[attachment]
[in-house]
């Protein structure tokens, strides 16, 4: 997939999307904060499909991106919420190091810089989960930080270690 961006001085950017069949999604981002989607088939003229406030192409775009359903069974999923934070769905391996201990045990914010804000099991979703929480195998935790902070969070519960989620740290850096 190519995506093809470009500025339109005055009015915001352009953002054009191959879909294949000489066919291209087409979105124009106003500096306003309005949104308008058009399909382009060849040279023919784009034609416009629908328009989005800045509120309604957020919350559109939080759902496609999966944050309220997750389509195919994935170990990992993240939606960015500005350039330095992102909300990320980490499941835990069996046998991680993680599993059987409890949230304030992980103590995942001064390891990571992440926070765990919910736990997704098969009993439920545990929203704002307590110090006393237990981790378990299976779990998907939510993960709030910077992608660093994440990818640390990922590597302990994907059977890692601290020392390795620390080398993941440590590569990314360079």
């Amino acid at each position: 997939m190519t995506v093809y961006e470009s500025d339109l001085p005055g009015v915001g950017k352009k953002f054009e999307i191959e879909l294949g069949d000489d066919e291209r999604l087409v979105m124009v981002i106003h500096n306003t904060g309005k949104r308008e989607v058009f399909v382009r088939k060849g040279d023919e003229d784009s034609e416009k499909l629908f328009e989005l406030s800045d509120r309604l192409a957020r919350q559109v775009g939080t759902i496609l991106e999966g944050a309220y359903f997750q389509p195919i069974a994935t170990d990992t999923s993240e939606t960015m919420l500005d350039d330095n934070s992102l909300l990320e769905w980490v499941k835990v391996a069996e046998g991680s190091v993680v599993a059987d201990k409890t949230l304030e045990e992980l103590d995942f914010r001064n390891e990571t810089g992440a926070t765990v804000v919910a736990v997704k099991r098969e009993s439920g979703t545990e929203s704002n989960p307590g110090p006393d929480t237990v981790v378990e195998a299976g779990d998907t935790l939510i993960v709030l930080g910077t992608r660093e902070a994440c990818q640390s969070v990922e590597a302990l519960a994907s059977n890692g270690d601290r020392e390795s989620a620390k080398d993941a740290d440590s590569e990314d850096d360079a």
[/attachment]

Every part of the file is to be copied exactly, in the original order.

[in-house]
């Protein structure tokens, strides 16, 4: 997939999307904060499909991106919420190091810089989960930080270690 961006001085950017069949999604981002989607088939003229406030192409775009359903069974999923934070769905391996201990045990914010804000099991979703929480195998935790902070969070519960989620740290850096 190519995506093809470009500025339109005055009015915001352009953002054009191959879909294949000489066919291209087409979105124009106003500096306003309005949104308008058009399909382009060849040279023919784009034609416009629908328009989005800045509120309604957020919350559109939080759902496609999966944050309220997750389509195919994935170990990992993240939606960015500005350039330095992102909300990320980490499941835990069996046998991680993680599993059987409890949230304030992980103590995942001064390891990571992440926070765990919910736990997704098969009993439920545990929203704002307590110090006393237990981790378990299976779990998907939510993960709030910077992608660093994440990818640390990922590597302990994907059977890692601290020392390795620390080398993941440590590569990314360079």
């Amino acid at each position: 997939m190519t995506v093809y961006e470009s500025d339109l001085p005055g009015v915001g950017k352009k953002f054009e999307i191959e879909l294949g069949d000489d066919e291209r999604l087409v979105m124009v981002i106003h500096n306003t904060g309005k949104r308008e989607v058009f399909v382009r088939k060849g040279d023919e003229d784009s034609e416009k499909l629908f328009e989005l406030s800045d509120r309604l192409a957020r919350q559109v775009g939080t759902i496609l991106e999966g944050a309220y359903f997750q389509p195919i069974a994935t170990d990992t999923s993240e939606t960015m919420l500005d350039d330095n934070s992102l909300l990320e769905w980490v499941k835990v391996a069996e046998g991680s190091v993680v599993a059987d201990k409890t949230l304030e045990e992980l103590d995942f914010r001064n390891e990571t810089g992440a926070t765990v804000v919910a736990v997704k099991r098969e009993s439920g979703t545990e929203s704002n989960p307590g110090p006393d929480t237990v981790v378990e195998a299976g779990d998907t935790l939510i993960v709030l930080g910077t992608r660093e902070a994440c990818q640390s969070v990922e590597a302990l519960a994907s059977n890692g270690d601290r020392e390795s989620a620390k080398d993941a740290d440590s590569e990314d850096d360079a």